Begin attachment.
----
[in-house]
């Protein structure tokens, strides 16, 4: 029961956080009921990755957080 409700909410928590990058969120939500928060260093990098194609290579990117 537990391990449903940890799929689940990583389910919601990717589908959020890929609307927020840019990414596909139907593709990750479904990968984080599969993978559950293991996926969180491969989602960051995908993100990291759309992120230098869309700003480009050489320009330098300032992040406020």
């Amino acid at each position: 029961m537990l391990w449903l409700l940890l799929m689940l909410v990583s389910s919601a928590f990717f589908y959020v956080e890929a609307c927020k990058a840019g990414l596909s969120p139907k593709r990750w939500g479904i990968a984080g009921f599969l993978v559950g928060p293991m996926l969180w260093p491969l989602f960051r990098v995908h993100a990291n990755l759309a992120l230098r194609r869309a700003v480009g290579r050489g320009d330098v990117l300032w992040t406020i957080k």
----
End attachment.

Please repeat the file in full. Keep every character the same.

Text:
[in-house]
């Protein structure tokens, strides 16, 4: 029961956080009921990755957080 409700909410928590990058969120939500928060260093990098194609290579990117 537990391990449903940890799929689940990583389910919601990717589908959020890929609307927020840019990414596909139907593709990750479904990968984080599969993978559950293991996926969180491969989602960051995908993100990291759309992120230098869309700003480009050489320009330098300032992040406020």
């Amino acid at each position: 029961m537990l391990w449903l409700l940890l799929m689940l909410v990583s389910s919601a928590f990717f589908y959020v956080e890929a609307c927020k990058a840019g990414l596909s969120p139907k593709r990750w939500g479904i990968a984080g009921f599969l993978v559950g928060p293991m996926l969180w260093p491969l989602f960051r990098v995908h993100a990291n990755l759309a992120l230098r194609r869309a700003v480009g290579r050489g320009d330098v990117l300032w992040t406020i957080k």